Phillies: Rookie Alec Bohm debuted for the Phillies on Aug. 13 and made his mark quickly, ultimately finishing second to Devin Williams for NL Rookie of the Year. Bohm had 54 hits in 2020, 12 more than any other rookie from Aug. 13 through the end of the season. The only rookie with more RBIs in that span was Jared Walsh (26).

NL CENTRAL

Brewers: Devin Williams struck out 53% of the batters he faced in 2020 -- that’s not a misprint. How did he do it? His changeup, which he refers to as the Airbender, was a big reason why. His 61.1% whiff rate on the pitch was the highest for any pitcher on a single pitch type in 2020 (min 100 swings at pitch type), and his .032 opponent batting average on it was the lowest (min 50 PA ending on pitch type).

Cardinals: It was a shortened season, but Paul Goldschmidt looked like his All-Star self in 2020 for the Cards. His .380 expected weighted on-base average, which is based on quality of contact, ranked 10th in the Majors (min 200 PA).

Cubs: Kyle Hendricks was up to his usual tricks in 2020, averaging 87.3 mph on fastballs (four-seamers, two-seamers and sinkers). That was the second-lowest average fastball velocity among pitchers to throw at least 400 fastballs, behind only Brent Suter’s 85.5 mph.

Pirates: Ke’Bryan Hayes only played 24 games in 2020, all in September, but he led all rookies in Wins Above Replacement according to Baseball Reference. He had a 55.4% hard-hit rate and 18.1% whiff rate last year. No qualified hitter had a hard-hit rate that high coupled with a whiff rate that low -- the two who came closest were NL MVP Freddie Freeman and perennial MVP candidate Mike Trout.

Reds: Trevor Bauer won the first Cy Young Award in Reds history, thanks to a 1.73 ERA and 0.79 WHIP. He also turned in a postseason start to remember, even in a team loss, when he threw 7 2/3 scoreless, walk-less innings with 12 strikeouts in Game 1 of the NL Wild Card Series. He’s the only pitcher in postseason history with an outing of at least 12 strikeouts with no walks or runs allowed.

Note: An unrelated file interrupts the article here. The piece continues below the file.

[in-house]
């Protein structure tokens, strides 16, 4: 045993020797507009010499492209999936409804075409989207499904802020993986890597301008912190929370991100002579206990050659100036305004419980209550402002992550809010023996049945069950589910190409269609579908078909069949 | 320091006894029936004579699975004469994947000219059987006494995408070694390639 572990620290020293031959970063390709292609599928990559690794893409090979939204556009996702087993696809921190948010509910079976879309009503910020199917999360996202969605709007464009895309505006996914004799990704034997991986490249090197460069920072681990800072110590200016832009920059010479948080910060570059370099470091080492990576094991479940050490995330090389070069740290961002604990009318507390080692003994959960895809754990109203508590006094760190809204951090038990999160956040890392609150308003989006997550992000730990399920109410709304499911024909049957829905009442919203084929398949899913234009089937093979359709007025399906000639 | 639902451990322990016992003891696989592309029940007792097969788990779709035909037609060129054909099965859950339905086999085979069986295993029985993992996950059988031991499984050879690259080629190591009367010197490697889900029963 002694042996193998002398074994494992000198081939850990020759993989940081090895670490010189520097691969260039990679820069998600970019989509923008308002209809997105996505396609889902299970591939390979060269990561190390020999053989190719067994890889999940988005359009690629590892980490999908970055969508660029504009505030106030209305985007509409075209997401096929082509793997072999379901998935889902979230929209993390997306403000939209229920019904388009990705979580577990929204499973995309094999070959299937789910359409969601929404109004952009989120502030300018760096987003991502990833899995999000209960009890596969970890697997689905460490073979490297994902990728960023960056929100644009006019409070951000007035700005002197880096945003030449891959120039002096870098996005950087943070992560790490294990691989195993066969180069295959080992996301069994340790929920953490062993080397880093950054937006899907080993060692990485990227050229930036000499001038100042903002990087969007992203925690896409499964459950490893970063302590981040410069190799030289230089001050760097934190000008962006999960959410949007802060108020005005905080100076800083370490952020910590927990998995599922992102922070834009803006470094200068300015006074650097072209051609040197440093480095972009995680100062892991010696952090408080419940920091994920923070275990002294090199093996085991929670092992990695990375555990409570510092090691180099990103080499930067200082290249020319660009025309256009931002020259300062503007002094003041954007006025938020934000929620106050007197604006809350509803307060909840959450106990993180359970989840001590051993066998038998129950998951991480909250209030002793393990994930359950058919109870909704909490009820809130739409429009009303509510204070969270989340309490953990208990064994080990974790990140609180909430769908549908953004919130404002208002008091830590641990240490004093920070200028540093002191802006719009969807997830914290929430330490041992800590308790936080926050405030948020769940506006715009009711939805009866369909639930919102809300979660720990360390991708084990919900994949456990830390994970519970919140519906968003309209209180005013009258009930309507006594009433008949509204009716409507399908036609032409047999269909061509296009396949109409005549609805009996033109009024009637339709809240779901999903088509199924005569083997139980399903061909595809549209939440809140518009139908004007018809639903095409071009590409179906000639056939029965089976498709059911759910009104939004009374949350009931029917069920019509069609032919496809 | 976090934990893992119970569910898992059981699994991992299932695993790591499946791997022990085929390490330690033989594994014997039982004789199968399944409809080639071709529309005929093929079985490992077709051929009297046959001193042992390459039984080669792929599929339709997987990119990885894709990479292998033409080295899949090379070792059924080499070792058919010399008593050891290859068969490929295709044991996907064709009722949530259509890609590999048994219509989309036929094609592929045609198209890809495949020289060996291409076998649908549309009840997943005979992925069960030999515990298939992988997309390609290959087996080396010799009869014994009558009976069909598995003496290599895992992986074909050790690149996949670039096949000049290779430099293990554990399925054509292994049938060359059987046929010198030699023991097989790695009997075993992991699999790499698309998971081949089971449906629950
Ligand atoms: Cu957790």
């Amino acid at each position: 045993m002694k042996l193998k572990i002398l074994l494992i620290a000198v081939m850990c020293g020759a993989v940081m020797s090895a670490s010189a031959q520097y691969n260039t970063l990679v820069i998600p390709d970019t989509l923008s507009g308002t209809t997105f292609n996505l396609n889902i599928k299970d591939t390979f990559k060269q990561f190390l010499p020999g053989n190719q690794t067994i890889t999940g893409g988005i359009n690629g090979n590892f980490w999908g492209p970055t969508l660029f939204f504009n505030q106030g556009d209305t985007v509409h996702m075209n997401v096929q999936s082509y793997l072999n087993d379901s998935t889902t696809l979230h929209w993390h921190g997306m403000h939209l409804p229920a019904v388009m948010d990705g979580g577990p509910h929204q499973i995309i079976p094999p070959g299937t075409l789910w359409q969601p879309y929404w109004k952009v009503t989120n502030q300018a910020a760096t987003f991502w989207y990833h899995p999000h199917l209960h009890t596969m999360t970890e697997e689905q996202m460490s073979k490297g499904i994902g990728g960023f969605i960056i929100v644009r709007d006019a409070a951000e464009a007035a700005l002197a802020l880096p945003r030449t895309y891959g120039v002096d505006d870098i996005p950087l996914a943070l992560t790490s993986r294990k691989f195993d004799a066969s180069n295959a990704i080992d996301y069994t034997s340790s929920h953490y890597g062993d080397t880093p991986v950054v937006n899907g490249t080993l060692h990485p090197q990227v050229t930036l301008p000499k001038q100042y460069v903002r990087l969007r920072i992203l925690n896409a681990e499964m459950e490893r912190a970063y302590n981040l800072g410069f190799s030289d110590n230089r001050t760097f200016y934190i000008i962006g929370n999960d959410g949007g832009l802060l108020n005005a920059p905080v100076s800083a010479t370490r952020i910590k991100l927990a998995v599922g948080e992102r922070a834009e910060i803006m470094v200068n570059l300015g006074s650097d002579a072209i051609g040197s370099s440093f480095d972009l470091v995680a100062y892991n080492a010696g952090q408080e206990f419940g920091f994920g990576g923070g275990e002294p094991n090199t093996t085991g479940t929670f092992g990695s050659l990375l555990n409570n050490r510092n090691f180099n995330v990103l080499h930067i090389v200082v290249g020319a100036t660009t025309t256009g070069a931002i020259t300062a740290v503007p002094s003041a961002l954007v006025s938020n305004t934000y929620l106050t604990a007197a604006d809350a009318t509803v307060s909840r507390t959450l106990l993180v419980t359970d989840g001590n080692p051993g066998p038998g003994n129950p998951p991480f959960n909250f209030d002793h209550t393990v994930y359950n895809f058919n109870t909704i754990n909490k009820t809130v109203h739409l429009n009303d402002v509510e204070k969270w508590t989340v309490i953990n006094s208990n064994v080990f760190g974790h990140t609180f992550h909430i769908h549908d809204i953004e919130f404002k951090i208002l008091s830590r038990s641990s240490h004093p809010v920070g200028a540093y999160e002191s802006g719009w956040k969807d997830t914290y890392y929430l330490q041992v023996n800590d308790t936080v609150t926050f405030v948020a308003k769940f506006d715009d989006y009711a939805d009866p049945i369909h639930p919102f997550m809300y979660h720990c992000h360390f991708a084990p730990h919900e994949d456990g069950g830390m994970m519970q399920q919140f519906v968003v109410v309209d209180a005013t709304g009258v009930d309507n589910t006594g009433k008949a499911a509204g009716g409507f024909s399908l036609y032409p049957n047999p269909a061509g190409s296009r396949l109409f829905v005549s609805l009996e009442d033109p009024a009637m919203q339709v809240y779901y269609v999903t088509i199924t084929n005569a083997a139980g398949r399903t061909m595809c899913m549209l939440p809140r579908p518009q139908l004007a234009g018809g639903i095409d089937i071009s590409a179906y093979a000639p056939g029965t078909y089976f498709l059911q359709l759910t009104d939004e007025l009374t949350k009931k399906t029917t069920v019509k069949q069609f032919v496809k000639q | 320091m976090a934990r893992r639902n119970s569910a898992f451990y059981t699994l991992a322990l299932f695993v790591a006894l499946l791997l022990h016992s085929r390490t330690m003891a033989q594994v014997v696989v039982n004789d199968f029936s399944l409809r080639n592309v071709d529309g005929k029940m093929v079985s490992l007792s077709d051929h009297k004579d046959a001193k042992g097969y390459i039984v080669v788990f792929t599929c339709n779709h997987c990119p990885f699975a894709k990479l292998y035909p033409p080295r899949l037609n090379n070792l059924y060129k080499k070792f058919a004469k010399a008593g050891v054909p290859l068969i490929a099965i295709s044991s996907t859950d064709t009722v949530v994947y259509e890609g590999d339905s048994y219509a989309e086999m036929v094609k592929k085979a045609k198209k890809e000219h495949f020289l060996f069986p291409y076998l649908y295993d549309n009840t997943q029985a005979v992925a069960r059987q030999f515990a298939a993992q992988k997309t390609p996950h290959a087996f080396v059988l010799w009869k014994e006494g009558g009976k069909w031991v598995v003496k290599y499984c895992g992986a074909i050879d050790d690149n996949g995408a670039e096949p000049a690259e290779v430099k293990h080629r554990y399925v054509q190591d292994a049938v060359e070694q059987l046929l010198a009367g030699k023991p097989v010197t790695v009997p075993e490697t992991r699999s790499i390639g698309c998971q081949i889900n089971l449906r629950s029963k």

NL WEST

D-backs: Blink, and you might’ve missed him. D-backs speedster Tim Locastro led the Majors in average sprint speed again, at 30.7 ft/sec. It’s the second straight season he’s done so, The only other player to lead the Majors in average sprint speed (min 10 competitive runs) in back-to-back years since Statcast began tracking is Byron Buxton, in 2015-16.

Dodgers: Mookie Betts homered in the eighth inning of Game 6 of the World Series as the Dodgers won the game and the title. Betts also homered in Game 5 of the 2018 World Series, when the Red Sox went on to clinch. He became the ninth player to homer in multiple World Series clinchers, and just the second to do it with different teams -- joining Reggie Jackson.

Giants: The younger man they call Yaz continued to be a revelation for the Giants in his second year in the Majors. In 54 games, he hit 10 homers, with 35 RBIs and a .968 OPS. He now has 31 career homers, and reached that mark in his 158th career game. It’s not an apples-to-apples comparison, since his grandfather Carl debuted at age 21, not 28 like his grandson, but it is worth noting: the elder Yaz hit his 31st career home run in his 309th career game.

Padres: The Padres were, by many counts, the most exciting team to watch during the regular season. They set a record by hitting a grand slam in four straight games in August, and even though their starting pitching injuries caught up to them in the NLDS, they made their mark in the playoffs, too. In NL Wild Card Game 2, both Fernando Tatis Jr. and Wil Myers had multi-homer games. The only other set of teammates to both have multi-homer efforts in the same postseason game? Babe Ruth and Lou Gehrig, in 1932 World Series Game 3.

Rockies: Reliever Daniel Bard put together a comeback for the ages, returning to the Majors after not pitching at that level since he threw two games in 2013. Bard was the seventh player since 1990 to appear in at least five MLB seasons, then miss at least five full seasons before returning, though the circumstances each differed from Bard’s -- which stemmed from control issues and the yips.

Sarah Langs is a reporter/editor for MLB.com based in New York. Follow her on Twitter @SlangsOnSports.